Writing a LOR

Discussion in 'Pre-Medical - MD' started by midn, May 8, 2007.

  1. midn

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    I need to make an outline of the things one of my teachers needs to write in my LOR and I was wondering what aspects I should include. So far, I've included awards I've won, my dedication to the organization (it's one of my former ROTC officers), general standing compared to my peers, and my academics. Anything else? Any particular way I should style it? Also, how long should it be?

    Lastly, when addressing the letter, since one letter will be written for multiple schools, how do you open it? "Dear respective medical school admissions board"?

    Thanks
     
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  3. emaj1n

    emaj1n M1
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    Everything you've mentioned, with the exception of standing compared to peers, can be gathered from your AMCAS and transcripts. You want you letters to reflect the academic side, sure, but you need them to make you sound like someone that would be a good interview. For example, how do you interact with peers? How do you handle stress? Are you mature enough to handle medical school, medicine in general? What qualities do you daily exhibit that are also characteristics of a great doctor? The bottom line: transcripts and AMCAS give a somewhat objective evaluation. Letter and essays are the subjective components.

    I don't really think it matters to whom the letter is addressed. Are all the letters first going to your pre-med advisor? If so, his or her name would be appropriate, even if he or she is going to forward the letters on to the appropriate schools. "To Whom It Concerns" always works. This is not a big issue. Don't worry about it.
     
  4. alwaysaangel

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    He can mention all the things you listed. But its better if its in the context of more personal qualities.

    Also, when I was getting my letters my writers asked what I wanted them to focus on. Like a main point. So before you ask for letters I recommend that you figure out what angle you are going for in your application: which one thing makes you stand out from the thousands of other applicants all of whom have clinical experience, research, a GPA and an MCAT score. Then you can ask your writer to emphasize that aspect of your personality.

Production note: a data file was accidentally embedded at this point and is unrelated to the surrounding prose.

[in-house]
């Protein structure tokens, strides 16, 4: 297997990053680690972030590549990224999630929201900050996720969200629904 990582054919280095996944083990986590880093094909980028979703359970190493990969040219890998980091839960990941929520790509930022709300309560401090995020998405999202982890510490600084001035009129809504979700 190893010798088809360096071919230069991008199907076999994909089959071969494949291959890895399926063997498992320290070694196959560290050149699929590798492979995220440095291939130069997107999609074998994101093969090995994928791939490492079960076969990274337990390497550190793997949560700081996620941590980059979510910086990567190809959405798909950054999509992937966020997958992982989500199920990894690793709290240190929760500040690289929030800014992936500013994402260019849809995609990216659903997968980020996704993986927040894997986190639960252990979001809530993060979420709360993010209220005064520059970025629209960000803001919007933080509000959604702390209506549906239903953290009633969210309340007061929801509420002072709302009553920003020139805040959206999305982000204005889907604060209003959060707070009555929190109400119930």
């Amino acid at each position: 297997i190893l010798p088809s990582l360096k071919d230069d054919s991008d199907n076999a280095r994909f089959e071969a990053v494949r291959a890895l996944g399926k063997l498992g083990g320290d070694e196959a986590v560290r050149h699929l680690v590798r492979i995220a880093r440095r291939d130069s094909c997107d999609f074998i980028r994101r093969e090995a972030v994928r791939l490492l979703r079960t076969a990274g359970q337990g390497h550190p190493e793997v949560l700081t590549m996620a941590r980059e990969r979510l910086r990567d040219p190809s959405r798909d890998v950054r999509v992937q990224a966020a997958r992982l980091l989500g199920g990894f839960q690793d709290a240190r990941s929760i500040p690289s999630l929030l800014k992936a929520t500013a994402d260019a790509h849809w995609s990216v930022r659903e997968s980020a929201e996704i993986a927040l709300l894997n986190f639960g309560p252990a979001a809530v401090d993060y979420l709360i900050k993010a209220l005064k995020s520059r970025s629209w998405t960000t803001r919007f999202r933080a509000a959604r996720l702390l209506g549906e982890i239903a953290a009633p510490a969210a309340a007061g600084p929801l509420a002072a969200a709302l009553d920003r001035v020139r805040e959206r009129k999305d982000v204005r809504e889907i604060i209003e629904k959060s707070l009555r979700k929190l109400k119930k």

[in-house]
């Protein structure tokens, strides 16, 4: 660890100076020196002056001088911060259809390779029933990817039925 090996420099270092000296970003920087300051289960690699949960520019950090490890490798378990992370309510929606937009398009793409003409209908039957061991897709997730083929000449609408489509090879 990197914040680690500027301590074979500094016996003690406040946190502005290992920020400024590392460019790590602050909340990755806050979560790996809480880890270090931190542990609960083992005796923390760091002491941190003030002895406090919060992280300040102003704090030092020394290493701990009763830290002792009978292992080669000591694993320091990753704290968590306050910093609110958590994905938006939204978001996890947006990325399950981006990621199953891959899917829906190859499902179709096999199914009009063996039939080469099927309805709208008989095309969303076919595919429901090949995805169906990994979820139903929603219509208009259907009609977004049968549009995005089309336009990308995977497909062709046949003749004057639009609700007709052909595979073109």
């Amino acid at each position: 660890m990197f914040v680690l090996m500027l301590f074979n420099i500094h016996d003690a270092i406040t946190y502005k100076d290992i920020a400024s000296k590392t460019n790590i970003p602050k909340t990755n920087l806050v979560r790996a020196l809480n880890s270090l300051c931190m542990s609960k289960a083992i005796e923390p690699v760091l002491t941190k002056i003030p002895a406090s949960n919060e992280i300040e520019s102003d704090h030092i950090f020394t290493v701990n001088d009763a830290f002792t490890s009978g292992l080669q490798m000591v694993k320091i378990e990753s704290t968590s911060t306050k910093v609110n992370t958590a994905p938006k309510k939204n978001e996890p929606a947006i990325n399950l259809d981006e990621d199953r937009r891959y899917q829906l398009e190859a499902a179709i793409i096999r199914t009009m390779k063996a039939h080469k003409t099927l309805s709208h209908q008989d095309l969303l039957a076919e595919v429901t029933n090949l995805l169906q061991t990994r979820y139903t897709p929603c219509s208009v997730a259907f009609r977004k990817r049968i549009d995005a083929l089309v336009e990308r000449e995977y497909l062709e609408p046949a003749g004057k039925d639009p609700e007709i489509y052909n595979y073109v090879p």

5. midn

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    Thanks for the replies.

    As per the "compared to my peers" statement, I meant compared to my peers in ROTC. We have something called "military aptitude" which is a on a 5.0 scale and encompasses an all-around score concerning physical abilities, leadership, etc. I think it would be worthwhile mentioning that since I got the highest score during my freshman year.

    The focus I was planning on was that I was able to maintain a full college course load with a good GPA and military aptitude score.

    I'll have to think over the personal qualities/maturity stuff...
     
  6. alwaysaangel

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    Well remember that that focus needs to relate back to why you will be successful in medical school and why you will make a good doctor. You really want to stand out among the other applicants. Does doing this relate to your future goals or anything like that so it could be a little more relevant?
     
  7. midn

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    Yes, it does. Sorry I'm not being completely explicit; I take for granted that people know the enormous work load that comes with being in ROTC.

    I got it, believe me. :)
     
  8. alwaysaangel

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    Yeah, but be careful about taking for granted that adcomms know about it when you apply. A lot of them won't. Be as explicit as possible.
     

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